All the Sikh Gurus wore turban. Throughout our short history, all Sikhs have been required to do so. The Turban has indeed become synonomous with Sikhism. Yet, other religions such as Hinduism, Islam and even Christianity have similar tenets as evidenced by the following:
Once they enter the gates of the inner Court, they are to wear linen vestments, They shall wear linen turbans, and linen drawers on their loins.
Turban as a Robe of Honor
The highest honor that a Sikh religious organization can bestow upon any individual is a Siropa. It is a blessing of the Guru which is bestowed upon a person who has devoted a major portion of his/her life for the welfare of the Sikh or the humanity in general. Sometimes a Siropa is also bestowed upon the families of Sikhs martyrs.
Turban in Social Life
Muslim men and women in many countries still wear turban. It is said that the Egyptians removed their turban during mourning.
Even in Punjab removing a turban from a person's head was considered a sign of mourning . Bhai Gurdas, a Sikh savant, who was contemporary of the several Sikh Gurus writes in his Vars:
Tthande khuhu naike pag visar(i) aya sir(i) nangai | Ghar vich ranna(n) kamlia(n) dhussi liti dekh(i) kudhange | (Vara(n) Bhai Gurdas, Var 32, pauri 19)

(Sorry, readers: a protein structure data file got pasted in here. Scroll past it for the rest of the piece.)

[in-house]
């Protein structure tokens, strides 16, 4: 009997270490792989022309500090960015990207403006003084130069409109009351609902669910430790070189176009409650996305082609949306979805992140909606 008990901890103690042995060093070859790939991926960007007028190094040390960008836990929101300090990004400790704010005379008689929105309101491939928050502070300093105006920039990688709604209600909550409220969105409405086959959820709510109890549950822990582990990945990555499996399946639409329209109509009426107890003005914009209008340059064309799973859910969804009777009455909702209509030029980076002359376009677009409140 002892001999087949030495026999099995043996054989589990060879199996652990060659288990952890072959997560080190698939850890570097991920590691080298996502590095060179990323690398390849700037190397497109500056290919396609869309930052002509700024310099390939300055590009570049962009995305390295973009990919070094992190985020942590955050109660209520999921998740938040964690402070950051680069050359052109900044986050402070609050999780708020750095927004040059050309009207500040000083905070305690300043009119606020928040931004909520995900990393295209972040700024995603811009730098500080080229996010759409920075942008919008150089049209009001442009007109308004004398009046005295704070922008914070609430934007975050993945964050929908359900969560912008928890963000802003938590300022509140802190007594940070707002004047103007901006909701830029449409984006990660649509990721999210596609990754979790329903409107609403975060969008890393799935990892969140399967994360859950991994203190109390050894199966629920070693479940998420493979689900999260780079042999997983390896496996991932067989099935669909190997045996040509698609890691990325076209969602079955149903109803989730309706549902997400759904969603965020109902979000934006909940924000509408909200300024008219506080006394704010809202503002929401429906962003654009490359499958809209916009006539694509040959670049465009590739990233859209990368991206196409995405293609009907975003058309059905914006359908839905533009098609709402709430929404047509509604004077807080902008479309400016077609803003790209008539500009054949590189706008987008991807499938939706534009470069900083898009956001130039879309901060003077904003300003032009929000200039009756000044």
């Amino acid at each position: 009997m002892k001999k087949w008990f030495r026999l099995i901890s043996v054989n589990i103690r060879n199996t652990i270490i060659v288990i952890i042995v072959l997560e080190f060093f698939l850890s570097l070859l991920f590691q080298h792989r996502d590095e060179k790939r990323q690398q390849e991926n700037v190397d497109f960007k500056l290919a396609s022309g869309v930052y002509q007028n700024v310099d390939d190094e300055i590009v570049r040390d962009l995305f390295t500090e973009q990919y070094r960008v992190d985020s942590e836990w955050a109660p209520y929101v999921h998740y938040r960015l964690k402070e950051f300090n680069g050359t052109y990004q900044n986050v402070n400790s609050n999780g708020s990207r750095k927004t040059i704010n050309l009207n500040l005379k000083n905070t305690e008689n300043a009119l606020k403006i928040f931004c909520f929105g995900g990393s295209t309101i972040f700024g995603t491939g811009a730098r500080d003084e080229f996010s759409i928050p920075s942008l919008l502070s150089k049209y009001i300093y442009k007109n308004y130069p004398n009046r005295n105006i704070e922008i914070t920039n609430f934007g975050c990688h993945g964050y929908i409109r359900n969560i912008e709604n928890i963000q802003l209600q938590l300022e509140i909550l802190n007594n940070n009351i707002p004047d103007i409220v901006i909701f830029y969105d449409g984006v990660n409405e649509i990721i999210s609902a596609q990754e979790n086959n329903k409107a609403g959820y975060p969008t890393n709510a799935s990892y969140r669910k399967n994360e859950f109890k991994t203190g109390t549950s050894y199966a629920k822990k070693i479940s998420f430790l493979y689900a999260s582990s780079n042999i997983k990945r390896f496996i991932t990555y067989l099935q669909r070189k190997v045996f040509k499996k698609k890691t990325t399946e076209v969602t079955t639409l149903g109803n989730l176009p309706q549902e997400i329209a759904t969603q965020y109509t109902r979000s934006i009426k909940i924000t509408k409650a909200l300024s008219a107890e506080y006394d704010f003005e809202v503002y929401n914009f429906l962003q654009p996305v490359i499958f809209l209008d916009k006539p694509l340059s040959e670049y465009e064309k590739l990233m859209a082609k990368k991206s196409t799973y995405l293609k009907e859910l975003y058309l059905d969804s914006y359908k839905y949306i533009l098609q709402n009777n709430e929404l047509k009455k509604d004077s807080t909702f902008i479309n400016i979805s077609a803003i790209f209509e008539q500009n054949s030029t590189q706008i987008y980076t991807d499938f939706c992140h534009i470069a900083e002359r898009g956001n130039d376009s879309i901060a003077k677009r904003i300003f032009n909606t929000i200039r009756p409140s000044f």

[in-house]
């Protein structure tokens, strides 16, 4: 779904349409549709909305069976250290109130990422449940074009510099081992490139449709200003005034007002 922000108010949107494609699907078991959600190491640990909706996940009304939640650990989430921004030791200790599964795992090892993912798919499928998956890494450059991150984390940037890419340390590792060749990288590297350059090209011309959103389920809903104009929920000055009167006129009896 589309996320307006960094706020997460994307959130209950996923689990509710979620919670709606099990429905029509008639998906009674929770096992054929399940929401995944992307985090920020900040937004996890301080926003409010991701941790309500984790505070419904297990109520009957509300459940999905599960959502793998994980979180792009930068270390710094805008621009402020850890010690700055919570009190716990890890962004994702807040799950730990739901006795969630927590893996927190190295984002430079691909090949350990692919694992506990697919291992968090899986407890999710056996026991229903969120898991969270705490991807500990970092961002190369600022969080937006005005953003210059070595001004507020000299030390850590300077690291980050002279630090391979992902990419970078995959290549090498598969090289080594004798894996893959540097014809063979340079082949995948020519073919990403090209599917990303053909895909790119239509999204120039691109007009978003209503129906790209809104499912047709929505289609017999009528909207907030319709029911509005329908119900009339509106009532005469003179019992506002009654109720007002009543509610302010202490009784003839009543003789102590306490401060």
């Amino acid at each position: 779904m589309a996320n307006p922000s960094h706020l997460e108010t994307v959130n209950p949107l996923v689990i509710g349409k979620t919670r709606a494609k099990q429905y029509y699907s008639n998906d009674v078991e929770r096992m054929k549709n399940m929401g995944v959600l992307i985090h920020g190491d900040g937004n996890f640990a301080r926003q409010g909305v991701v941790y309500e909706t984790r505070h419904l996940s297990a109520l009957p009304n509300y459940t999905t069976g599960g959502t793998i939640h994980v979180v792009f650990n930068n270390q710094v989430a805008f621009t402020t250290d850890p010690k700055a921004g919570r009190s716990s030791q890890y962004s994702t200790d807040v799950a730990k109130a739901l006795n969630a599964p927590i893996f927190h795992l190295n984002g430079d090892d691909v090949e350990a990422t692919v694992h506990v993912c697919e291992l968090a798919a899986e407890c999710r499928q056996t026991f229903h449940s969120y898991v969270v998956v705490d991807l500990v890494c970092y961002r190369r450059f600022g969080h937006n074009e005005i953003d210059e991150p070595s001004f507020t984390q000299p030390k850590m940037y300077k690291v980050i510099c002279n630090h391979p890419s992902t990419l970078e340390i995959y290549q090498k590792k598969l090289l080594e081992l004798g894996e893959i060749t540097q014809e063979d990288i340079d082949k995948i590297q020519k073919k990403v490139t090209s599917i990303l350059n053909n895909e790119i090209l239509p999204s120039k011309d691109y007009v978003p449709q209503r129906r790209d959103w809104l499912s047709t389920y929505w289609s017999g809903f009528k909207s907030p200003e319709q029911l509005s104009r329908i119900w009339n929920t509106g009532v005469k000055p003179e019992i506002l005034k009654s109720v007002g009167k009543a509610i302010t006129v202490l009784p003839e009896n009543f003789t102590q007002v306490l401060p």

A person, after taking a bath at the well during winter time, forgot his turban at the well and came home bareheaded. When the women saw him at home without a turban, they thought someone had died and they started to cry.
There are many Punjabi idioms and proverbs that describe how important is a turban in one's life.
Pag Vatauni (Exchange of Turban)
People in Punjab have been and still do exchange turbans with closest friends. Once they exchange turbans they become friends for life and forge a permanent relationship. They take a solemn pledge to share their joys and sorrows under all circumstances. Exchanging turban is a glue that can bind two individuals or familes together for generations.
Turban as a Symbol of Responsibility
People who have lived in India would know the turban tying ceremony known as Rasam Pagri (Turban Tying Ceremony). This ceremony takes place once a man passed away and his oldest son takes over the family responsibilities by tying turban in front of a large gathering. It signifies that now he has shouldered the responsibility of his father and he is the head of the family.
Turban and Sikh Military Life
Turban is a symbol of honor and self-respect. The Sikh Army fought their last major battle against the British in 1845. All the Sikh soldiers and generals were wearing turbans at that time. Shah Muhammad, a great Punjabi poet and hostorian, who witnessed that war, writes:
The Sikh chiefs took a unanimous and firm religious decision (Gurmatta), that they should have sense enough to judge the tenor of Maharani Jinda(n) Kaur and the crafty Britishers. They said that they were facing a very shrewed enemy and it was high time for them to save their honor because they were wearing turbans and beards (both symbols of self-respect).